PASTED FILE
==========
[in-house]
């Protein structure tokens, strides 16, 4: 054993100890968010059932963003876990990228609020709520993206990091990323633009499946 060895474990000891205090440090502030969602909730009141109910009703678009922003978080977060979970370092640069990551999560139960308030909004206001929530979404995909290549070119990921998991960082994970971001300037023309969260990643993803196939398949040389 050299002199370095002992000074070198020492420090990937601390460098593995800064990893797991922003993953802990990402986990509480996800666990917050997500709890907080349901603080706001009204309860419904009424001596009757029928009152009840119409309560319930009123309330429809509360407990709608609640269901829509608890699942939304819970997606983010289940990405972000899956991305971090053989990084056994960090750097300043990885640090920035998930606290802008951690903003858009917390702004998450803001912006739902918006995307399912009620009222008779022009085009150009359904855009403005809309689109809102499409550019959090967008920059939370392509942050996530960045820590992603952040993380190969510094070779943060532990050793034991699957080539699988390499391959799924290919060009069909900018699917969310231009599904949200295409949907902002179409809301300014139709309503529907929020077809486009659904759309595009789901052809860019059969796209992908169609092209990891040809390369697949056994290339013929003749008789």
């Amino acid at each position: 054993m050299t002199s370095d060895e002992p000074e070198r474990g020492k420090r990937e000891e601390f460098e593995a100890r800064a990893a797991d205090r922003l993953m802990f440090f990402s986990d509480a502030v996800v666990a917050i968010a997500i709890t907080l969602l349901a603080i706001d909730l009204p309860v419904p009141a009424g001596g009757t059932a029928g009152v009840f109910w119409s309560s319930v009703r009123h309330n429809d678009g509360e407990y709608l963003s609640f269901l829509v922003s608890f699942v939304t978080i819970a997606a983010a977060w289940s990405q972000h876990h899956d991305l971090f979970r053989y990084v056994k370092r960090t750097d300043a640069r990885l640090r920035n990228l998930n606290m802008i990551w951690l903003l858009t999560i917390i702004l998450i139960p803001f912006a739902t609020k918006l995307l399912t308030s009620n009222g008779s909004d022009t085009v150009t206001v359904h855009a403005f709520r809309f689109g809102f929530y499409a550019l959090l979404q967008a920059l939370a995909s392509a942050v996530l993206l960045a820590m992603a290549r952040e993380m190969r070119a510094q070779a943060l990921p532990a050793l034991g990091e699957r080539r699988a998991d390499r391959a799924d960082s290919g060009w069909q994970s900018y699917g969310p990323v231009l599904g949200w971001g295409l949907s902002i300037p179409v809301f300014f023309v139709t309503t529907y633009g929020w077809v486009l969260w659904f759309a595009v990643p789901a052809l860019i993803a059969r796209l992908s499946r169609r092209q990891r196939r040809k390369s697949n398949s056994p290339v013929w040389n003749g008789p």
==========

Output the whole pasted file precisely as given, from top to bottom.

[in-house]
């Protein structure tokens, strides 16, 4: 054993100890968010059932963003876990990228609020709520993206990091990323633009499946 060895474990000891205090440090502030969602909730009141109910009703678009922003978080977060979970370092640069990551999560139960308030909004206001929530979404995909290549070119990921998991960082994970971001300037023309969260990643993803196939398949040389 050299002199370095002992000074070198020492420090990937601390460098593995800064990893797991922003993953802990990402986990509480996800666990917050997500709890907080349901603080706001009204309860419904009424001596009757029928009152009840119409309560319930009123309330429809509360407990709608609640269901829509608890699942939304819970997606983010289940990405972000899956991305971090053989990084056994960090750097300043990885640090920035998930606290802008951690903003858009917390702004998450803001912006739902918006995307399912009620009222008779022009085009150009359904855009403005809309689109809102499409550019959090967008920059939370392509942050996530960045820590992603952040993380190969510094070779943060532990050793034991699957080539699988390499391959799924290919060009069909900018699917969310231009599904949200295409949907902002179409809301300014139709309503529907929020077809486009659904759309595009789901052809860019059969796209992908169609092209990891040809390369697949056994290339013929003749008789």
């Amino acid at each position: 054993m050299t002199s370095d060895e002992p000074e070198r474990g020492k420090r990937e000891e601390f460098e593995a100890r800064a990893a797991d205090r922003l993953m802990f440090f990402s986990d509480a502030v996800v666990a917050i968010a997500i709890t907080l969602l349901a603080i706001d909730l009204p309860v419904p009141a009424g001596g009757t059932a029928g009152v009840f109910w119409s309560s319930v009703r009123h309330n429809d678009g509360e407990y709608l963003s609640f269901l829509v922003s608890f699942v939304t978080i819970a997606a983010a977060w289940s990405q972000h876990h899956d991305l971090f979970r053989y990084v056994k370092r960090t750097d300043a640069r990885l640090r920035n990228l998930n606290m802008i990551w951690l903003l858009t999560i917390i702004l998450i139960p803001f912006a739902t609020k918006l995307l399912t308030s009620n009222g008779s909004d022009t085009v150009t206001v359904h855009a403005f709520r809309f689109g809102f929530y499409a550019l959090l979404q967008a920059l939370a995909s392509a942050v996530l993206l960045a820590m992603a290549r952040e993380m190969r070119a510094q070779a943060l990921p532990a050793l034991g990091e699957r080539r699988a998991d390499r391959a799924d960082s290919g060009w069909q994970s900018y699917g969310p990323v231009l599904g949200w971001g295409l949907s902002i300037p179409v809301f300014f023309v139709t309503t529907y633009g929020w077809v486009l969260w659904f759309a595009v990643p789901a052809l860019i993803a059969r796209l992908s499946r169609r092209q990891r196939r040809k390369s697949n398949s056994p290339v013929w040389n003749g008789p």